Kinsman Spring Loaded Trigger Capo
This Capo is only slightly more expensive than the TGI but is definitely an improved Capo. This will work on most Ukuleles regardless of size and doesn’t have an exposed spring which makes it instantly more reliable. The width of the Capo across the neck is a healthy sized 4.5cm so with the exception of some wider necked instruments, it is compatible with nearly everything.
The best thing about this Capo is the price. It does everything any of the other Capos do for half the price.
The worst things about this Capo are the size and weight. It has a tendency to limit your movement either side of it – If you have the capo over the top of the neck it will get in the way a bit less but doesn’t fret the instrument as well as if you fix it to the underside of the neck. It is a great capo if you want to try one but it is the biggest one on our list and that can cause issues for some.
Shubb C9 Ukulele Capo (Lite series and standard brass)
Shubb are the industry standard Capo producer should such a thing exist. It is fair to say that Shubb along with Kyser and perhaps Dunlop have been a fixture in most stringed instrument music shops across the world since the 1970’s. The design works in a clamping motion and the Capo will work with some small adjustments on pretty much any Ukulele in our shop.
The difference between the standard Shubb and the Lite version is the weight. The Lite version is advertised as being half the weight of the original which is nearly true. There is about a 20 gram difference which is going to be important for some but won’t trouble others.
I think the best thing about this Capo is the look. It looks like something everybody from Bob Dylan to James Hill would use. The Ukulele Shubb has rubber parts than can be replaced which means it should never truly need to be replaced. You will probably lose it before it does.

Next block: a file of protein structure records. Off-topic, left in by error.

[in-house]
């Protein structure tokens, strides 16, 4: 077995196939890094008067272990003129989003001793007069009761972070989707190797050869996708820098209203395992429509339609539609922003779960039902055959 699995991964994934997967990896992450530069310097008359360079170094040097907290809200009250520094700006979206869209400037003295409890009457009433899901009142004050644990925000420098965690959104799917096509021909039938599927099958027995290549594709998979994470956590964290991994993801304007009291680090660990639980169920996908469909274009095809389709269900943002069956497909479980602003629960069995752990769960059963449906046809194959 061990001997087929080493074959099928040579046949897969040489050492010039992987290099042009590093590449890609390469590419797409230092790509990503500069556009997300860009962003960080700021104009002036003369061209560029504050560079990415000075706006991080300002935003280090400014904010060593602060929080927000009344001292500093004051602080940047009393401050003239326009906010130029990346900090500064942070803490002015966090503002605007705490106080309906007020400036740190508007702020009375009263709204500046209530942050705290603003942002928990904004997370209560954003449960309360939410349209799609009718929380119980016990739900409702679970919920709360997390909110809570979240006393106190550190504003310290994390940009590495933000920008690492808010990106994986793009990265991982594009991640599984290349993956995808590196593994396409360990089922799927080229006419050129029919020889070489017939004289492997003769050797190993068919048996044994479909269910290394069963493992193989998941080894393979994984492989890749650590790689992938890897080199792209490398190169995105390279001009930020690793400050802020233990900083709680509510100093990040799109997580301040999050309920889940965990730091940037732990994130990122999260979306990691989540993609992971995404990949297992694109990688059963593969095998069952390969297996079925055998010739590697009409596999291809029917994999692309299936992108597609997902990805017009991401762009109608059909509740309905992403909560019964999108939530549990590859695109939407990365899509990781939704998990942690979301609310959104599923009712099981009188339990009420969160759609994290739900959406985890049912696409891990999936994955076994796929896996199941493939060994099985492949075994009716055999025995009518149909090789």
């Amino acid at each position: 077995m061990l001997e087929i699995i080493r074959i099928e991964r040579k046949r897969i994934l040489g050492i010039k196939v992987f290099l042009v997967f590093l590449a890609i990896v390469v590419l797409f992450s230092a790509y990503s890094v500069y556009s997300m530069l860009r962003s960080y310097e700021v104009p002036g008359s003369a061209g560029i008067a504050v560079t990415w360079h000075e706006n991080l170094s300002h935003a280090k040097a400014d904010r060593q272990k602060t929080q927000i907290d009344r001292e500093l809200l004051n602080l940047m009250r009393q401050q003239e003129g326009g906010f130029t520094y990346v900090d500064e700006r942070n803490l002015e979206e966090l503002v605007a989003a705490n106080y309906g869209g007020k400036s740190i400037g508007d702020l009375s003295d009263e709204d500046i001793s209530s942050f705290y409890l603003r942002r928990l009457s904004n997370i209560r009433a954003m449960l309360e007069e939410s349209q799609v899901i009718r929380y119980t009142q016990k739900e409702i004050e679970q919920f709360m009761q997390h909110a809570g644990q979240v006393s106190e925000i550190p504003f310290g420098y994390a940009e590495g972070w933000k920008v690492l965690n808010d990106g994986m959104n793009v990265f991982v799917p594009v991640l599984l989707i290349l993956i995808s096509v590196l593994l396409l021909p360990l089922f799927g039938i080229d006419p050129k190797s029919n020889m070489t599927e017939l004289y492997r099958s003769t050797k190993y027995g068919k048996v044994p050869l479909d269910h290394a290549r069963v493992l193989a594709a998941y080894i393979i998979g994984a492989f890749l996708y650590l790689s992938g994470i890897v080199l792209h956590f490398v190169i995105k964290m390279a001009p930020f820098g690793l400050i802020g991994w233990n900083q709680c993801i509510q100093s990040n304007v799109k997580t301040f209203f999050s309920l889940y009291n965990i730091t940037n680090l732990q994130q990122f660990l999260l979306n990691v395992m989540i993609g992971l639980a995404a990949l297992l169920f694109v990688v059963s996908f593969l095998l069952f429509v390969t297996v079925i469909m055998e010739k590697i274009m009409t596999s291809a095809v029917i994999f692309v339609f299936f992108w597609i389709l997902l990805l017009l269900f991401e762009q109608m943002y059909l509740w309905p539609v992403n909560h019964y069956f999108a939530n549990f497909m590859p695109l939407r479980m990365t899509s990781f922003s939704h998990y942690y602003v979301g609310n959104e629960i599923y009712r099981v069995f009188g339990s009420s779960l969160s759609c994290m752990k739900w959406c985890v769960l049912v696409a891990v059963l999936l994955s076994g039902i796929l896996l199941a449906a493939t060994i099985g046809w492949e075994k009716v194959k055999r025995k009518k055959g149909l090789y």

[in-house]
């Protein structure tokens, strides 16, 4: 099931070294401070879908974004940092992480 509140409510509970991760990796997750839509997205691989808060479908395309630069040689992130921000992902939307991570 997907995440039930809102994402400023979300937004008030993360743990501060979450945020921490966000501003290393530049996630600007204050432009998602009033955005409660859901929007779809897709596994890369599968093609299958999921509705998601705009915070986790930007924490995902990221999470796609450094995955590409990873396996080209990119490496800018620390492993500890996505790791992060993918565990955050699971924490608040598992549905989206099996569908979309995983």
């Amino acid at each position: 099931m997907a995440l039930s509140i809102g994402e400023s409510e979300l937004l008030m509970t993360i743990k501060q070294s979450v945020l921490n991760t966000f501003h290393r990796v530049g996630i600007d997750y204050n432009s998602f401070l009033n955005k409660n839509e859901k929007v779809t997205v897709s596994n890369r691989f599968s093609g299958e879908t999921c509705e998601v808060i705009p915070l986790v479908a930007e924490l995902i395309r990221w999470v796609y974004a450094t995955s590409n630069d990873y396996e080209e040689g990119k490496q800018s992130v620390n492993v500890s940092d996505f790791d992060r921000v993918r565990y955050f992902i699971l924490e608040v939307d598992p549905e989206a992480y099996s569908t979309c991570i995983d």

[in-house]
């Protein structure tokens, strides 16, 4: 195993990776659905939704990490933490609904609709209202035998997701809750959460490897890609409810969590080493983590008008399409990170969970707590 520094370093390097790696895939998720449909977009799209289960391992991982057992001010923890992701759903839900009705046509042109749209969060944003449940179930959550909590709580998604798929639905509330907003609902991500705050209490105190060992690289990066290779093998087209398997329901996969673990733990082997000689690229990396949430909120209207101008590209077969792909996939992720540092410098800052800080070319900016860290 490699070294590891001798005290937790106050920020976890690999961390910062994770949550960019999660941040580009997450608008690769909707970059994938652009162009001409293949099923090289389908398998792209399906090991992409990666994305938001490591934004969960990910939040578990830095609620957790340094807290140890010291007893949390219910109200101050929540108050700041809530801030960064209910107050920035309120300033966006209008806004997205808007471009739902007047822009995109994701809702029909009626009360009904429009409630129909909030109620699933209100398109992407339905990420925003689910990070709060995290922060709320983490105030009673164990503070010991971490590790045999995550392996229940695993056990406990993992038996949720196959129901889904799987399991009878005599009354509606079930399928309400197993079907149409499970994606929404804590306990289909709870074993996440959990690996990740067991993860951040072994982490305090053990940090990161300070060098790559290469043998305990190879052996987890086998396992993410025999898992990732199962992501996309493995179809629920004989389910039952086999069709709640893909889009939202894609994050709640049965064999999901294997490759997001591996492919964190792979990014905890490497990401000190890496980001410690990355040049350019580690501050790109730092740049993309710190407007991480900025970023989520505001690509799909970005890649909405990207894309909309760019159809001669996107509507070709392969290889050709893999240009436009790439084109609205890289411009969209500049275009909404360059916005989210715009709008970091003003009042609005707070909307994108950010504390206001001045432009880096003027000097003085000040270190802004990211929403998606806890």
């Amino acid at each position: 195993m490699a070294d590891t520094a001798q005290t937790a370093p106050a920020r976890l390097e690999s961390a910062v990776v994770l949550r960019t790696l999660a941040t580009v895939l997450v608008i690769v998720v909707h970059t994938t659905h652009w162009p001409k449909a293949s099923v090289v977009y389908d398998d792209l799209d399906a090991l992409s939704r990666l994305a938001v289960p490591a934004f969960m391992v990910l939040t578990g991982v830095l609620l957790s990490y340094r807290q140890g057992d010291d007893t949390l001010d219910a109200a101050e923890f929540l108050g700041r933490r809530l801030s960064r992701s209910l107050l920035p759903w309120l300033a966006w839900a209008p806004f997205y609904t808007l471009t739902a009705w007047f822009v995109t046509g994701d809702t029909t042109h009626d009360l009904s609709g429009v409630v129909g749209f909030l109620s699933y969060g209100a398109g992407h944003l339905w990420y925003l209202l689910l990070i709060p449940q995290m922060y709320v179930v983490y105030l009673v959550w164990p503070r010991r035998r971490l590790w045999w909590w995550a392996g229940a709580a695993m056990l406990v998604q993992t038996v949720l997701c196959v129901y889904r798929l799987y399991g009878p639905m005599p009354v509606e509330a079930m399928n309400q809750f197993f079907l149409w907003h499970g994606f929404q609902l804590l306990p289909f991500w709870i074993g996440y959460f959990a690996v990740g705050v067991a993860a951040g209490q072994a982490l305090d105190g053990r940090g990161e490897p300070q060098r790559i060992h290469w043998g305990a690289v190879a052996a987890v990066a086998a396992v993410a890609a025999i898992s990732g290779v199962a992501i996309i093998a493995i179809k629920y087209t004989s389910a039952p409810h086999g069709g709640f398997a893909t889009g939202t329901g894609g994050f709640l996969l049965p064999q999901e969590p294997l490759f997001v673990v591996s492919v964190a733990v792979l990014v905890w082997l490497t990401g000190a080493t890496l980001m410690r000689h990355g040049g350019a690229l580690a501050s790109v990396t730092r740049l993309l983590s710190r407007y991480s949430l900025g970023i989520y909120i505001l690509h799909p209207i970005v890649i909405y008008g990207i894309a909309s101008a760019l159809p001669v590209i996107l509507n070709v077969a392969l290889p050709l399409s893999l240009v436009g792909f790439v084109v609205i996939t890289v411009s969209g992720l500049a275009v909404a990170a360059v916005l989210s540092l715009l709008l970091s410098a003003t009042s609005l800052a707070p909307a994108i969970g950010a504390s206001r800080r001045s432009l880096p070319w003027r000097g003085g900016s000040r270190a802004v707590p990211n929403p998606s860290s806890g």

The worst thing about this capo is the width. It struggles to do some Baritones and is really at its best with the middle sizes (Concert/Tenor).
D’Addario NS Ukulele Pro Capo
D’Addario are becoming quite the instrument accessory innovators. Whether it’s a capo, polishing cloth, lemon oil, strap or strings; D’Addario are producing unique and well researched alternatives to the industry kings. D’addario produce a lightweight Capo made of airline grade aluminum. It is the smallest capo on the list and the strongest. Many big Ukulele names use this capo and the Guitar version is just as popular.
The best thing about this capo has to be its design. It is a sleek black gloss finish and weighs nothing. With a bit of adjustment it will fit on any Ukulele of standard size we have in store and it is not the most expensive Capo on the market.
The worst thing about this Capo is that is small and discreet enough that it is slightly easier to lose than other Capos.
It was a bit short and sweet today but hopefully it will help you make a decision on which one to buy and why you would buy it?
Until next time